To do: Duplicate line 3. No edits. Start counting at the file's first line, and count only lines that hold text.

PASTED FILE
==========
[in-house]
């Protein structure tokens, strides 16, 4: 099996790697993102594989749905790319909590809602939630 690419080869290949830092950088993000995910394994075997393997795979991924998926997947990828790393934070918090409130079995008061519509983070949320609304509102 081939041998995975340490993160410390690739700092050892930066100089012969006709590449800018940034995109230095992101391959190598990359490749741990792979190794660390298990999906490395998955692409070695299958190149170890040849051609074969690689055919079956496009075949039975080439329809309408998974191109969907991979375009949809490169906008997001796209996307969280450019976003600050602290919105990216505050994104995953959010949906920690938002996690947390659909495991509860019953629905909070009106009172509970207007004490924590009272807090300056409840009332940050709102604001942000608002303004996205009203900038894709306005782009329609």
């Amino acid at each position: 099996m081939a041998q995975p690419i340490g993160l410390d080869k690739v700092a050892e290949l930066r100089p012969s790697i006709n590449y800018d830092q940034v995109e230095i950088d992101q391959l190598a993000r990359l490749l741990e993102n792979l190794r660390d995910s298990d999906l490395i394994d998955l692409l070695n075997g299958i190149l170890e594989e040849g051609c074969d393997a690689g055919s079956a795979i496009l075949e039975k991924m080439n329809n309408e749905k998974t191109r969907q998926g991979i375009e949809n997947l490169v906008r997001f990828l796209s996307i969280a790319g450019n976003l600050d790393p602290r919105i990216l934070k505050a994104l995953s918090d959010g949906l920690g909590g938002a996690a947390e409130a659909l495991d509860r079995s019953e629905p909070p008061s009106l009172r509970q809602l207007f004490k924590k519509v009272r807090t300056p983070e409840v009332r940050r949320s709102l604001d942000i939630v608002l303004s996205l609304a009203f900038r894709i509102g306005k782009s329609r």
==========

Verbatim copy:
């Amino acid at each position: 099996m081939a041998q995975p690419i340490g993160l410390d080869k690739v700092a050892e290949l930066r100089p012969s790697i006709n590449y800018d830092q940034v995109e230095i950088d992101q391959l190598a993000r990359l490749l741990e993102n792979l190794r660390d995910s298990d999906l490395i394994d998955l692409l070695n075997g299958i190149l170890e594989e040849g051609c074969d393997a690689g055919s079956a795979i496009l075949e039975k991924m080439n329809n309408e749905k998974t191109r969907q998926g991979i375009e949809n997947l490169v906008r997001f990828l796209s996307i969280a790319g450019n976003l600050d790393p602290r919105i990216l934070k505050a994104l995953s918090d959010g949906l920690g909590g938002a996690a947390e409130a659909l495991d509860r079995s019953e629905p909070p008061s009106l009172r509970q809602l207007f004490k924590k519509v009272r807090t300056p983070e409840v009332r940050r949320s709102l604001d942000i939630v608002l303004s996205l609304a009203f900038r894709i509102g306005k782009s329609r």